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In the United States, attestation clauses were introduced into probate law with the promulgation of the first version of the Model Probate Code in the 1940s. Statutes that authorize self-proved wills typically provide that a will that contains this language will be admitted to probate without affidavits from the attesting witnesses.
An attestation clause modeled on the Model Probate Code's language might provide:
- We, the undersigned testator and the undersigned witnesses, respectively, whose names are signed to the attached or foregoing instrument declare:
- (1) that the testator executed the instrument as the testator's will;
- (2) that, in the presence of both witnesses, the testator signed or acknowledged the signature already made or directed another to sign for the testator in the testator's presence;
- (3) that the testator executed the will as a free and voluntary act for the purposes expressed in it;
- (4) that each of the witnesses, in the presence of the testator and of each other, signed the will as a witness;
- (5) that the testator was of sound mind when the will was executed; and
- (6) that to the best knowledge of each of the witnesses the testator was, at the time the will was executed, at least eighteen (18) years of age or was a member of the armed forces or of the merchant marine of the United States or its allies.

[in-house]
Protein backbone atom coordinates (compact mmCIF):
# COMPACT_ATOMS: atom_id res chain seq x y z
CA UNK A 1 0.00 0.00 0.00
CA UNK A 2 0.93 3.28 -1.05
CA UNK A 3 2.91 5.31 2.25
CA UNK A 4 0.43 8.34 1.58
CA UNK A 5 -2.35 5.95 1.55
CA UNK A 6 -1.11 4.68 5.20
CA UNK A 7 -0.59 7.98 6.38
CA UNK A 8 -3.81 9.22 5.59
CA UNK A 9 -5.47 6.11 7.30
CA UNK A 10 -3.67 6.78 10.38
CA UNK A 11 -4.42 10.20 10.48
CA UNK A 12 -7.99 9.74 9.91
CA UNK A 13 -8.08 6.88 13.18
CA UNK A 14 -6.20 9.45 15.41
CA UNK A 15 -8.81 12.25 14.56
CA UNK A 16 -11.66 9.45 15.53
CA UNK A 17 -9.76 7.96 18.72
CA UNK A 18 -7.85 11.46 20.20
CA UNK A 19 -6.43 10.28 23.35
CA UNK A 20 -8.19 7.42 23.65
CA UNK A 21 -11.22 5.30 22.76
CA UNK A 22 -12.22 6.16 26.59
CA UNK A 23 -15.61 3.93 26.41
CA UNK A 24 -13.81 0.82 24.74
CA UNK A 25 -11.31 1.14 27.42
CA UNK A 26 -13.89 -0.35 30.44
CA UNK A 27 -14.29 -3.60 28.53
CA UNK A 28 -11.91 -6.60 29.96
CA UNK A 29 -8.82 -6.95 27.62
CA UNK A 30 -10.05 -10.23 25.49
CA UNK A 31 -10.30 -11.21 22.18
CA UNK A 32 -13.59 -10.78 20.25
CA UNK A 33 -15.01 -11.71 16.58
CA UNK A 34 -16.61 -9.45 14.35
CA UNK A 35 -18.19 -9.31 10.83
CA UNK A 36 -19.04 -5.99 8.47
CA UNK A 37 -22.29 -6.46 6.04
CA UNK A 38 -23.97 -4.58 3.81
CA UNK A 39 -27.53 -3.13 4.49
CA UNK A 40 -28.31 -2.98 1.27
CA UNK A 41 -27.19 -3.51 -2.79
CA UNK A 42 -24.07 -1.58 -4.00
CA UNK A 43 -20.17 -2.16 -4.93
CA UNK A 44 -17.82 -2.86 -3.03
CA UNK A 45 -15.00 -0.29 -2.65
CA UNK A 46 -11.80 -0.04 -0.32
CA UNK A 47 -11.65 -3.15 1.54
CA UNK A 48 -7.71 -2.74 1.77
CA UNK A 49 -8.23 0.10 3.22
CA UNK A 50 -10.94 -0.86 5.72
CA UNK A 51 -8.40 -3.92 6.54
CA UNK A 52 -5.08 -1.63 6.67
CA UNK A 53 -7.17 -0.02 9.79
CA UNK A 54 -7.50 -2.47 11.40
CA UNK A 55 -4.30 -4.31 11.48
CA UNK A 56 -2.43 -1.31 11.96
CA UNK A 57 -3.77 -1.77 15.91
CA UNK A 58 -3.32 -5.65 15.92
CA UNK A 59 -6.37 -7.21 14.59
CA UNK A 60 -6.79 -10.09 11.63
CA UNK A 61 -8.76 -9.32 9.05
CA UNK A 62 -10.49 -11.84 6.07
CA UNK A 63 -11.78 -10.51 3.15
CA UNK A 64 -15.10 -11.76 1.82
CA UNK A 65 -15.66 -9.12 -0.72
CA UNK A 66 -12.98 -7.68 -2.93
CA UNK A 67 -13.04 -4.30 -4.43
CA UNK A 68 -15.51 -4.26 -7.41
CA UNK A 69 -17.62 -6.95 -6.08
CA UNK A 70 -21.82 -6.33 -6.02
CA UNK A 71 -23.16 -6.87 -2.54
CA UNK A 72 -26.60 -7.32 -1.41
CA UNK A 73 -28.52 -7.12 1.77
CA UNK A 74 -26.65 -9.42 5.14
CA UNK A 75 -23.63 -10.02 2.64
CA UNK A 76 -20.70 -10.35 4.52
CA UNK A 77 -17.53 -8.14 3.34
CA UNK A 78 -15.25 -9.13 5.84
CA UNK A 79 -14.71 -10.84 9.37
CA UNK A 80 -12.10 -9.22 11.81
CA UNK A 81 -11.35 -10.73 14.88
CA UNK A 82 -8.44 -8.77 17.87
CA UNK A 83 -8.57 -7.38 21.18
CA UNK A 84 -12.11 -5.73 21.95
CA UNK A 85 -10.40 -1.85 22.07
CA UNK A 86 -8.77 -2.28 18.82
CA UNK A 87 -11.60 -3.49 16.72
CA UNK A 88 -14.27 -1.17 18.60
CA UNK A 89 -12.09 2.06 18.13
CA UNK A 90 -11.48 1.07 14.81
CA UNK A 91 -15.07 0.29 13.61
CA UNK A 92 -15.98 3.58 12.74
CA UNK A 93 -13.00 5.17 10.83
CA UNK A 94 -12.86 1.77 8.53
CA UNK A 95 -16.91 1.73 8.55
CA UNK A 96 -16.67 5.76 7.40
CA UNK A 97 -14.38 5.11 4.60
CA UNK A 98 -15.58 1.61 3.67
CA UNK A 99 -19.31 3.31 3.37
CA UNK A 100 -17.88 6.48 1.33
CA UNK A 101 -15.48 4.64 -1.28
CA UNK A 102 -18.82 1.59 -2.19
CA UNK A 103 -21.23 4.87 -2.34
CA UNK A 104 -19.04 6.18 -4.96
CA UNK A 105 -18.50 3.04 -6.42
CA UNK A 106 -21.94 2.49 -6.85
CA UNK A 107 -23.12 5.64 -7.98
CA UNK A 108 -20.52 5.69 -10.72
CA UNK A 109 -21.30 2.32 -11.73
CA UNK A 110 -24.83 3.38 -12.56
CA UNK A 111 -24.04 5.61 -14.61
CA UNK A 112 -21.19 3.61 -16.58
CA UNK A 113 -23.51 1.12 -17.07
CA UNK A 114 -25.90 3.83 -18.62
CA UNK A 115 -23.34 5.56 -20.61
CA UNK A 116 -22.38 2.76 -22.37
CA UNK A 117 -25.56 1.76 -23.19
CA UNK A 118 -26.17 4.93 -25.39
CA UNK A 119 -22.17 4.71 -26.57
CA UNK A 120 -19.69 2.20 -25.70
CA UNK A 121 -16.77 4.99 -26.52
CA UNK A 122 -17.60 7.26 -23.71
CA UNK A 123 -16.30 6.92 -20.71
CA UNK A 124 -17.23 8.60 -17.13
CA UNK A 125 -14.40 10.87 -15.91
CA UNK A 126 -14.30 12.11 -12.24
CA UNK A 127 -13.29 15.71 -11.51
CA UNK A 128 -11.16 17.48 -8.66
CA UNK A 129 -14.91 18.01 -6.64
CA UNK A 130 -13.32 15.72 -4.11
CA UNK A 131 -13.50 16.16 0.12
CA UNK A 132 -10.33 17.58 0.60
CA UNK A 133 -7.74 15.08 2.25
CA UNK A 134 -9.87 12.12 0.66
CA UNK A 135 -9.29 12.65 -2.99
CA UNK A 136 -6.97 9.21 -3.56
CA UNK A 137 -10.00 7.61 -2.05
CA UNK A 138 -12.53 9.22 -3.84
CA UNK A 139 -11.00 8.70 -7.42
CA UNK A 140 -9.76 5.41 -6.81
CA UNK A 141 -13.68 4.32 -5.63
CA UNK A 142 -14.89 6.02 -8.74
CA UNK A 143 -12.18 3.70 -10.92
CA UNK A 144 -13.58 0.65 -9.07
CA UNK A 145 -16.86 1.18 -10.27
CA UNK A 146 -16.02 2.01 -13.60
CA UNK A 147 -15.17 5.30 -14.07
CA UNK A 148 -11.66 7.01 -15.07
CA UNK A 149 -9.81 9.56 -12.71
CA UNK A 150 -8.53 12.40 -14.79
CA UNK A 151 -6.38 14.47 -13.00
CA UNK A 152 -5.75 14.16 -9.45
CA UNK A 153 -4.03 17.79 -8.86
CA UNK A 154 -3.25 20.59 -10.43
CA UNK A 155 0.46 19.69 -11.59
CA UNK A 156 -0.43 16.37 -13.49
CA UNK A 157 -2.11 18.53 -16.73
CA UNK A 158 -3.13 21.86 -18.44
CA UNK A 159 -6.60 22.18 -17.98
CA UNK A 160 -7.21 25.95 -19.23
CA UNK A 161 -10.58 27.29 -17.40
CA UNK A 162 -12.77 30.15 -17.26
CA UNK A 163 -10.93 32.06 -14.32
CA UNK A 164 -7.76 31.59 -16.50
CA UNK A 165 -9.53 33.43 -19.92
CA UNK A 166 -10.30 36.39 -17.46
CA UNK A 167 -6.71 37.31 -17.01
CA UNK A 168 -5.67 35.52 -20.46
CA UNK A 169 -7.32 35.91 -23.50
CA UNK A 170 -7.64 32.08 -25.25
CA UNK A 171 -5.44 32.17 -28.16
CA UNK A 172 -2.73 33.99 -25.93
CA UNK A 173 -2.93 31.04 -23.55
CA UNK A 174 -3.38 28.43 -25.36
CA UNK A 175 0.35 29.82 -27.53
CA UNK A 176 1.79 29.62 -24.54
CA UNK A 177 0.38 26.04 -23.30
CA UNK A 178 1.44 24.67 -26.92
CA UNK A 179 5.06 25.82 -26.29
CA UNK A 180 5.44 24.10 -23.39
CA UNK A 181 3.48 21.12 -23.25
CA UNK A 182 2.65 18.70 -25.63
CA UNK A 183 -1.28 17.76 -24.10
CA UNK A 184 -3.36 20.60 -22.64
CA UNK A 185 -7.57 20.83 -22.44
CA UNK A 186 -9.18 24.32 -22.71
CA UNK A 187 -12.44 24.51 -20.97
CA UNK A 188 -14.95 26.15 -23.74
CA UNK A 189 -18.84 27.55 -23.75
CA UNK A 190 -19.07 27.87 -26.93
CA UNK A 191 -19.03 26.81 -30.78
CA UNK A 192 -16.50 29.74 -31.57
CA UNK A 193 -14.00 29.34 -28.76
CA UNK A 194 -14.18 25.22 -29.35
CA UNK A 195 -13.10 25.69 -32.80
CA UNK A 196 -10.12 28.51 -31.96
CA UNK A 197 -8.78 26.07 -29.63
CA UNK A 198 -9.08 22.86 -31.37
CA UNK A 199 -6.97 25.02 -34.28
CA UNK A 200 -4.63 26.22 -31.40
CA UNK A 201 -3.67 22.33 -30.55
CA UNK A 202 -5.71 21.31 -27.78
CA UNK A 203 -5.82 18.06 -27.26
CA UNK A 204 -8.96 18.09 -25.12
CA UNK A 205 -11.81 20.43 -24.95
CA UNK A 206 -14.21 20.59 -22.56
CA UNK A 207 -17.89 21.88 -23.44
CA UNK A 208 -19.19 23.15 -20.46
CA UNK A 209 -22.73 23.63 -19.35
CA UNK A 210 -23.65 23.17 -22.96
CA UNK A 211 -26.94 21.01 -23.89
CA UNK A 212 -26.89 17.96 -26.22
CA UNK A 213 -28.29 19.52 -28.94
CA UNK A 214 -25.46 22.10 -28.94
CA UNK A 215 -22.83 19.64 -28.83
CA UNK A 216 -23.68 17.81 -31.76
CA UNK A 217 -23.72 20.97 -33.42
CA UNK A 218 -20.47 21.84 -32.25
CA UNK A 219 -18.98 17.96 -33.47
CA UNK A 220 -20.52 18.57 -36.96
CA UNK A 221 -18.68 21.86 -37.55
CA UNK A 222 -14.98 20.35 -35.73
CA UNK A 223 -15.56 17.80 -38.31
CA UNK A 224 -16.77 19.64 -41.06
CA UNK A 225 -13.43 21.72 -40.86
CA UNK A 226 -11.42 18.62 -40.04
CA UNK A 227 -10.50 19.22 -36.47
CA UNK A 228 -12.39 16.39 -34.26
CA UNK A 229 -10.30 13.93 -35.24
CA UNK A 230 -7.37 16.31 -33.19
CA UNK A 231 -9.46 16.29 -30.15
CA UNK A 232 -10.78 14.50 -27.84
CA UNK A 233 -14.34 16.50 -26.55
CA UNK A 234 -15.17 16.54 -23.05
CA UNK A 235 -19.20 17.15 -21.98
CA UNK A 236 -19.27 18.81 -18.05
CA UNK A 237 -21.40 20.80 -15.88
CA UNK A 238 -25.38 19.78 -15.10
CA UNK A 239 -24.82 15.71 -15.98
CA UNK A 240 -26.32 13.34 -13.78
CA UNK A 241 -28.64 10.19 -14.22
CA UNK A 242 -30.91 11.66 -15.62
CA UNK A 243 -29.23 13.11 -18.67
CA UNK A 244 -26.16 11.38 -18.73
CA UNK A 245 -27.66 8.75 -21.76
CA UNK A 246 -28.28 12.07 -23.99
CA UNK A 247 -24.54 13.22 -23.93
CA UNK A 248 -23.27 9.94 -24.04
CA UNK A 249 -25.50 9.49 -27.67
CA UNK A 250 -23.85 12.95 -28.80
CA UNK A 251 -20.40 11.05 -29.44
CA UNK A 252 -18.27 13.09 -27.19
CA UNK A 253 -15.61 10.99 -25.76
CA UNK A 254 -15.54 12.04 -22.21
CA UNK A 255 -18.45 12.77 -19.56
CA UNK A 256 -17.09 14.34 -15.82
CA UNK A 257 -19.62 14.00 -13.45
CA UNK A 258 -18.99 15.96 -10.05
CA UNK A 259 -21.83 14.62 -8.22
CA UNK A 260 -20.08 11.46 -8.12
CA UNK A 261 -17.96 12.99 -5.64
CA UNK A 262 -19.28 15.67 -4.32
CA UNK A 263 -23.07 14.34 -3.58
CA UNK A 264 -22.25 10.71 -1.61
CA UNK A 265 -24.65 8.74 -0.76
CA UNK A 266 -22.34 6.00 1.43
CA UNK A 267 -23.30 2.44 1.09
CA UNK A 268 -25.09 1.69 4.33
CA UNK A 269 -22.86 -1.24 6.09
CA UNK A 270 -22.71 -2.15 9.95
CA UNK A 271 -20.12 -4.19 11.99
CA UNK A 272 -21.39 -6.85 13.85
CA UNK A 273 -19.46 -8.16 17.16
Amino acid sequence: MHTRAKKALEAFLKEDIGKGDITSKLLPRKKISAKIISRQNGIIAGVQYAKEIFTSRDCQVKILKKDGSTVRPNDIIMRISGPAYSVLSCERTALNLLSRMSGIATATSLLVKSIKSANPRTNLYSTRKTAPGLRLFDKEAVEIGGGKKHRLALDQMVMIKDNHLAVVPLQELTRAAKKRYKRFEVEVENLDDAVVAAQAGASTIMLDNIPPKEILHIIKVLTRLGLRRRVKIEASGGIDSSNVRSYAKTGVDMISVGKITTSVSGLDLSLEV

The validity and form of an attestation clause is usually a matter of U.S. state law, and will vary from state to state. Many states allow attestation clauses to be added as codicils to wills that were originally drafted without them.
- Mann, Bruce H. (1993). "Formalities and Formalism in the Uniform Probate Code". University of Pennsylvania Law Review. 142 (3): 1033. Retrieved 30 May 2017.
- "Estate of Dellinger v. 1st Source Bank, 771 N.E.2d 1271 (Ind.Ct.App.2002)". Google Scholar. Google. Retrieved 30 May 2017.
- "Self-Proving Affidavits for Wills". Expert Law. ExpertLaw.com.
- Spencer, Patti S. (2015). Your Estate Matters. Bloomington, Indiana: AuthorHouse. ISBN 978-1-4969-3529-8.
- Burns' Annotated Indiana Statutes, ss. 29-1-5-3.1